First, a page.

Coach Gonzalez stays humble through success


Monica Gallardo, Sports Copy Editor

Looking at women’s soccer head coach Ruben Gonzalez’s overall record (194-17-14), it is no surprise that for the second time in his career he received the National Coach of the Year award for the 2013-2014 season.

He was presented with the award at a coaches convention in Philadelphia after other coaches across the state voted for him.

“I’ve been blessed and fortunate to have won other coaching awards. I think that comes with the success of the team, and here at Cerritos College, we consider ourselves a family,” he said.

His many accolades include leading the Falcons to their first ever National Title in 2008, winning the West Region Coach of the Year four times and South Coast Conference Coach of the Year six times.

Athletic Director Dan Clauss said, “Coach Gonzalez is one of the hardest working coaches we have. He’s a relentless recruiter and he has a very good relationship with the athletes. He cares a lot, and all of that combined makes for a good program.”

As a boy growing up in Paramount, he began playing soccer at the age of 11, taking after his father who was also a soccer player. He attended Pius X High School in Downey, now known as St. Pius X or St. Matthias Academy, and later received a scholarship to play soccer at Cal State Los Angeles.

While coaching the women’s soccer team at Rio Hondo College in 2005, he was approached by his college teammate and Cerritos’ former men’s soccer coach Juan Sanchez.

“He asked me to come to Cerritos, so I came and he left to (Mt. San Antonio College), so sometimes things happen for a reason.”

With great success comes great discipline. Gonzalez credits his mentors for the knowledge they taught him.

“My father was always about discipline and I saw how he would get up at 5 a.m. to go to work,” he said. “He’d work overtime. He came into this country illegally. [It’s] just the way he (was as) a human being, so I think you kind of learn from that.

“My coaching mentor is Leonardo Cuellar, who I played for at Cal State L.A., who was a professional player in Mexico and now he’s been the women’s national team coach for the last 12 or 13 years.

“I’ve been able to go to Mexico every year and spend a couple of weeks [there] during the summer and learn from what he’s learned, so it’s fun because you see what (that program is) doing at the highest level. He’s produced a lot of college players that have gone on to play at top universities. I talk to him on the phone all the time and I ask him questions.”

Gonzalez values any knowledge that he can gain. “I have a younger brother who played for the U.S. Under-20 National team and [I] learn from him even though he’s younger than me. You learn from everyone.”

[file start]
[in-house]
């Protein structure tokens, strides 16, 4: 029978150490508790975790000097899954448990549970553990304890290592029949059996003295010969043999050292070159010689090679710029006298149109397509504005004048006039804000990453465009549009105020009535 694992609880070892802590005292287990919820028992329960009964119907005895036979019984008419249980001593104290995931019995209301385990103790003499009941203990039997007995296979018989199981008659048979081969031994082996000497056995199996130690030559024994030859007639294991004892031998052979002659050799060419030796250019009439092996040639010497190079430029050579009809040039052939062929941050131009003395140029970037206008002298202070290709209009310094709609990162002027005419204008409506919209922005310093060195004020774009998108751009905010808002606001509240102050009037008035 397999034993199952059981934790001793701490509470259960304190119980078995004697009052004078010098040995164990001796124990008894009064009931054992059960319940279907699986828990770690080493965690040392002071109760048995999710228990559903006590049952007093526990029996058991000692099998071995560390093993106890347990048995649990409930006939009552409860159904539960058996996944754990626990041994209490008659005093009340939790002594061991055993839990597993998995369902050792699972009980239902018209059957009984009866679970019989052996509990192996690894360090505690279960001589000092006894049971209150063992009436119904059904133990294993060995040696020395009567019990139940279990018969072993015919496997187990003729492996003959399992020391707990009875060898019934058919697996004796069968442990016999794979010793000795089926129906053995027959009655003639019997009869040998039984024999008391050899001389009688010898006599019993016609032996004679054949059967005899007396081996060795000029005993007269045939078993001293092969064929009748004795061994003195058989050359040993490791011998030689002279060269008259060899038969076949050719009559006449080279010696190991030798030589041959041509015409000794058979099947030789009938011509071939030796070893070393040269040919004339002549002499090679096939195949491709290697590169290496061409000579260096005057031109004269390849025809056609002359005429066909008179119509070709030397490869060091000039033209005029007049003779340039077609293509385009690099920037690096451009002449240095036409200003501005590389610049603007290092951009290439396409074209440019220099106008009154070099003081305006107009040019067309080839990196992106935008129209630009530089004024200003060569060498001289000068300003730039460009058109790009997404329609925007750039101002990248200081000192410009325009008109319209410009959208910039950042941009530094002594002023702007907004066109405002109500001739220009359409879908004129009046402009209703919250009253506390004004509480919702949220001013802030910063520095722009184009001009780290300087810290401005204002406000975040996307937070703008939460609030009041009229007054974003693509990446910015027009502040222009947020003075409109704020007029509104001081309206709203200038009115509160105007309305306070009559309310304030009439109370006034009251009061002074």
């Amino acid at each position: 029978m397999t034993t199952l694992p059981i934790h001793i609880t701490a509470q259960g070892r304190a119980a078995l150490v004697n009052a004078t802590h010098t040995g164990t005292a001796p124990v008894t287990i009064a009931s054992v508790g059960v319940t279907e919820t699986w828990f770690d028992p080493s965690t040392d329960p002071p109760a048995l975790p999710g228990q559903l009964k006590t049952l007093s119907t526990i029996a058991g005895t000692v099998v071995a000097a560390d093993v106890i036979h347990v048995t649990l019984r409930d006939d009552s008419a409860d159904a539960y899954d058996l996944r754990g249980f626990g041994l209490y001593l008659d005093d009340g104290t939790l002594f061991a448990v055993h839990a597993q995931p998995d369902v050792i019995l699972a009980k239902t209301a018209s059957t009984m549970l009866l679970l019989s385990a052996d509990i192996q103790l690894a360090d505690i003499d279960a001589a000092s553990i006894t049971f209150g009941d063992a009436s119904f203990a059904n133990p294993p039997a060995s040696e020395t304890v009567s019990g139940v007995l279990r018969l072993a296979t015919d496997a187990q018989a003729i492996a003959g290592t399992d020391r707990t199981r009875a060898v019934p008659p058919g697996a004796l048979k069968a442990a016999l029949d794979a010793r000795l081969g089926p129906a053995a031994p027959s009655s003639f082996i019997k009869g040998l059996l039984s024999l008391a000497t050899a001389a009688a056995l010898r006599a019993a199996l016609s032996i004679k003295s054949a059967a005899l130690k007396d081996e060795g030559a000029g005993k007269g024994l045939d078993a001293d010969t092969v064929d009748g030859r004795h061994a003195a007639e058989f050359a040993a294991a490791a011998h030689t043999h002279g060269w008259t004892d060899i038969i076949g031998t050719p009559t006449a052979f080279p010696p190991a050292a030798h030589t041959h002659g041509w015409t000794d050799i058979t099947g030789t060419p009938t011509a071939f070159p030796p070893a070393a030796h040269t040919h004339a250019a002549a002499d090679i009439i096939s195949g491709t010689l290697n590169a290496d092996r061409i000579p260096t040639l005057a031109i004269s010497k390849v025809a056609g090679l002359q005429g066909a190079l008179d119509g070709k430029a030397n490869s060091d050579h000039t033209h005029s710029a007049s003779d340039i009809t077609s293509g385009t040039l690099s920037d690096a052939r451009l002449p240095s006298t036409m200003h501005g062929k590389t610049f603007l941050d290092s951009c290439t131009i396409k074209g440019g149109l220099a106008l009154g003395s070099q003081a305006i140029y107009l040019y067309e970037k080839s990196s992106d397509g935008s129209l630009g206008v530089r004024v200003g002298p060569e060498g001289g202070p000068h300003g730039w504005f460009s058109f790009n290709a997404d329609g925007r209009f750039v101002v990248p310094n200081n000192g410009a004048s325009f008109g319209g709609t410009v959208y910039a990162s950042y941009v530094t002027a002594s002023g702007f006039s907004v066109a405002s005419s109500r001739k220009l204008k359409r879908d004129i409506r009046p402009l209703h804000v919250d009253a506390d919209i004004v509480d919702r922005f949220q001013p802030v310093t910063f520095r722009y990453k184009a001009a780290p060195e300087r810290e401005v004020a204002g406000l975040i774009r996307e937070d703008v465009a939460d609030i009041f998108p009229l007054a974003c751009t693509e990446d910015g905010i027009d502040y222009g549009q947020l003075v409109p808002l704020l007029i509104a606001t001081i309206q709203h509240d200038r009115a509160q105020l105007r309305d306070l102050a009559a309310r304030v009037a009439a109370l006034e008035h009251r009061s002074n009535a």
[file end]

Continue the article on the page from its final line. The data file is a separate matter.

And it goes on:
He uses that knowledge to help his team consistently be successful. He said, “Every year it’s a different group of young women and it doesn’t get any easier. We try to keep them motivated and explain to them that we expect to win every game. We preach to them that we have to prepare for every game.”

The care and determination of his athletes is evident to Gonzalez. “It’s a lot of hard work. We have a weight training class Monday and Wednesday from 6 a.m. to 7 a.m. and on Sunday mornings we have practice,” he said. “It’s preparation and discipline and I think it carries over to the success.”

Goalkeeper Savannah Pilovsky said, “He’s there if we need to talk, he’s good at motivating us. It’s well-deserved and I hope he gets it again this year.”

Defender Kimberly Oliveras added, “I really like his style of coaching. He knows what he’s doing and in order to get us (to) where we want to be, he knows what training and drills we need in order to be successful.”

With all his success and an impressive record, Gonzalez recalls one particular moment that he treasures more than others.

“Even now I get a little teary-eyed. In 2006 I lost my mother to pancreatic cancer and in 2007 we [Cerritos College] were playing for our first state championship and we were just happy to be there.”

He recalls coaching the Falcons against the No. 1 team in the country and trying to encourage them while his two best players were injured.

“Deep down inside as a coach, I didn’t think we had a chance. Well (the athletes) proved me wrong,” he said.

With the Falcons down 1-0 in the 88th minute, one of his players managed to tie the game, sending the sidelines into a frenzy. Three minutes later, another player, who was right-footed, scored the game-winning goal with her left foot.

“Those that believe in God, I believe my mom, an angel of mine watching out, made it happen. To me, it was a miracle.”

He hopes to continue the success of the Cerritos College women’s soccer team. “That’s our goal – to get those young (women) the opportunity to get an education, have a great experience here, continue to win and move on to the next level.”